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Competitive Advantage: Knowing Your Value & Setting Yourself Apart

Author: Arts Midwest

The things that make your nonprofit special are assets you can leverage to build community and monetary support. This article helps you identify the qualities that make your organization different and make them work to your advantage.

Reading Time: 6 minutes

Strategy Fundraising Communications

Thinking about being competitive can push artists and nonprofit leaders outside their comfort zone. The mission-driven ecosystem thrives in a spirit of cooperation, not competition.

However, every nonprofit organization has qualities that differentiate it from others doing similar work. Understanding what makes your organization distinctive, and the value that creates, will help you attract people and funding, ultimately allowing you to make a greater impact. How can you stand out from others, and apart from the noise?

First, let’s simplify terminology

“Set Yourself Apart” = “Differentiation” = “Competitive Advantage”
Your ability to make a difference in your community by using your unique skills or knowledge, or by doing outstanding and creative work, is what makes you special. This uniqueness can be called many things, but they all mean the same thing.

Image description: A graphic with five rows outlining different types of competitive advantage. The first reads “Asset Advantage. Space, place, history, relationships, expertise.” Then “Product Advantage. Superior offerings and outcomes.” Then “Market Knowledge Advantage. Specialized services for specific communities.” Then “Delivery Advantage. Efficiency, low cost, transparency, accountability.” Lastly, “Service Advantage. Customer experience, special offerings based on needs.”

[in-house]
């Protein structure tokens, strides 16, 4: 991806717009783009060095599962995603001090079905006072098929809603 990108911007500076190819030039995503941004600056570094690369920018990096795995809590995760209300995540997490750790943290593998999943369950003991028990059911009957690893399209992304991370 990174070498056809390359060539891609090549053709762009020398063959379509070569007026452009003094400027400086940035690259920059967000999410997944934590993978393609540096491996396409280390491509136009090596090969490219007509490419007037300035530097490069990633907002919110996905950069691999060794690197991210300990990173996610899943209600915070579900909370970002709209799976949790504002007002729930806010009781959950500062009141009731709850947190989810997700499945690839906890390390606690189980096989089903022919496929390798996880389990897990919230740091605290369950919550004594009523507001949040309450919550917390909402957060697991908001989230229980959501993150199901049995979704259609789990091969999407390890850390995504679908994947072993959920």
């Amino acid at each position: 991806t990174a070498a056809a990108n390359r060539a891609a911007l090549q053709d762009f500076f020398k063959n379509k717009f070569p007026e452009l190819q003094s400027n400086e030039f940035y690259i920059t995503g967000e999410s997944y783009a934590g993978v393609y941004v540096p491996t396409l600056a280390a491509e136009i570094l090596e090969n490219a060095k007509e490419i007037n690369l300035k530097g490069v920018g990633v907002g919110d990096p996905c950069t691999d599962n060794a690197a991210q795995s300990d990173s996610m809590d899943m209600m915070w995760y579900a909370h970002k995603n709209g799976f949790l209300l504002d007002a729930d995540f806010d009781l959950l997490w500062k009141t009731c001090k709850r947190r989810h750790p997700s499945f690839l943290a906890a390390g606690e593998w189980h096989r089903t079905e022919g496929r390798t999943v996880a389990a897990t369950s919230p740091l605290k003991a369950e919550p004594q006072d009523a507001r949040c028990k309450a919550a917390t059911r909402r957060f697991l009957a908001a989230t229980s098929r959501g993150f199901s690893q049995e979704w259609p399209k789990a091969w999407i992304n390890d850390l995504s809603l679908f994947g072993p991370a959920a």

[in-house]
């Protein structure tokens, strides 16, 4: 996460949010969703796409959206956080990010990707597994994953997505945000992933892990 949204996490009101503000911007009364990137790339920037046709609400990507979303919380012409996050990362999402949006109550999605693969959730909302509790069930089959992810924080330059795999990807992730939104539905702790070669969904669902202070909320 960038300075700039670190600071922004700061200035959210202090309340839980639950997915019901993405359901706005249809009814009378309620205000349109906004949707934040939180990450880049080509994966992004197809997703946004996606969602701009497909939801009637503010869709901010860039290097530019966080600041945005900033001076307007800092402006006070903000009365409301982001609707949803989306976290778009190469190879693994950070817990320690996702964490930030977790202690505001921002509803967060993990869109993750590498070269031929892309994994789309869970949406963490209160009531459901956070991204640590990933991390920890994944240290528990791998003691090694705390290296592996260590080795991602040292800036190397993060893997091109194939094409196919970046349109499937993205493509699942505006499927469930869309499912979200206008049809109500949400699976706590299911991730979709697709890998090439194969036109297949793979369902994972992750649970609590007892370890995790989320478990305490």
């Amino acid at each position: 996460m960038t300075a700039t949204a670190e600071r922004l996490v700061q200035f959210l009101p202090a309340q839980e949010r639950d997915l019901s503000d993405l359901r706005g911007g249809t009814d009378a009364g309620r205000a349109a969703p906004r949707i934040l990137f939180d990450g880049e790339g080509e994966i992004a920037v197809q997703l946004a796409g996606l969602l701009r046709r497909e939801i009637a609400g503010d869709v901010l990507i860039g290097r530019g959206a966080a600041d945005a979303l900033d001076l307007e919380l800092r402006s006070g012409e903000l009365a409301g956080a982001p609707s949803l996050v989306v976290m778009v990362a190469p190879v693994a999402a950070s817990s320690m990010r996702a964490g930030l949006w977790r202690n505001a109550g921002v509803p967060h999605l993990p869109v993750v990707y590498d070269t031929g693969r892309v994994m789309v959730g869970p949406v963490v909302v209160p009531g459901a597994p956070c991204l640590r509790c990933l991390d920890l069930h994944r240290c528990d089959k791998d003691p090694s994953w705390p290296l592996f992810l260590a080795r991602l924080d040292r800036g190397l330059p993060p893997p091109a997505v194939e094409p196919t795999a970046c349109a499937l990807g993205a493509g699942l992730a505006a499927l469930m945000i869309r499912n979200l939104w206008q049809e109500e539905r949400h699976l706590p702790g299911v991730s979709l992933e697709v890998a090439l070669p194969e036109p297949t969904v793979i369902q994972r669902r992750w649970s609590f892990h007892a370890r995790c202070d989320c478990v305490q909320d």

Pro tip: Competition and collaboration are not mutually exclusive!
You can know and lean into your special qualities without considering it a competition with your neighboring organization. You can still be collaborative while knowing and promoting the ways that your organization stands out. At the end of this post, we have a worksheet with instructions to help you do just that.

Hop down to the worksheet >>

Start Big: How do you identify what makes you special?

Getting clear on what makes your organization special is a great exercise for your entire team. It’s not just about identifying what you do well, but what is the highest value to your community. Once you have the answers, building assets and strengths to create a niche that is distinctly recognizable becomes so much easier!

Get Detailed: What are some specific ways you can set yourself apart?

Simply saying that your organization is unique isn’t enough. The question is HOW are you unique. Breaking it down into the following categories is a helpful way to identify ways that you are truly unique from others.


  • Do you have a recognizable location or specialized building?
  • Is your board of directors particularly well-connected or offer key partnerships?
  • Do you have strong reputation or name recognition, or a compelling history or backstory?
  • Is your base of funding and support diversified, flexible, and stable?


See asset advantage in action >>



  • Do you provide a service or product that nobody else offers in your market?
  • Do your product or program offerings result in measurably superior outcomes?


See product advantage in action >>



  • Are you rooted in a specific community that you are focused on serving?
  • Do you have specialized knowledge of the community need and customer base?


See market knowledge advantage in action >>



  • Does your work produce measurably high-quality results?
  • Are you able to operate at a lower cost than others serving a similar need?
  • Are your internal processes transparent and accountable?


See delivery advantage in action >>



  • Do you prioritize the customer experience above all else?
  • Do you offer specialized programs addressing particular customer needs, such as language or cultural knowledge?


See service advantage in action >>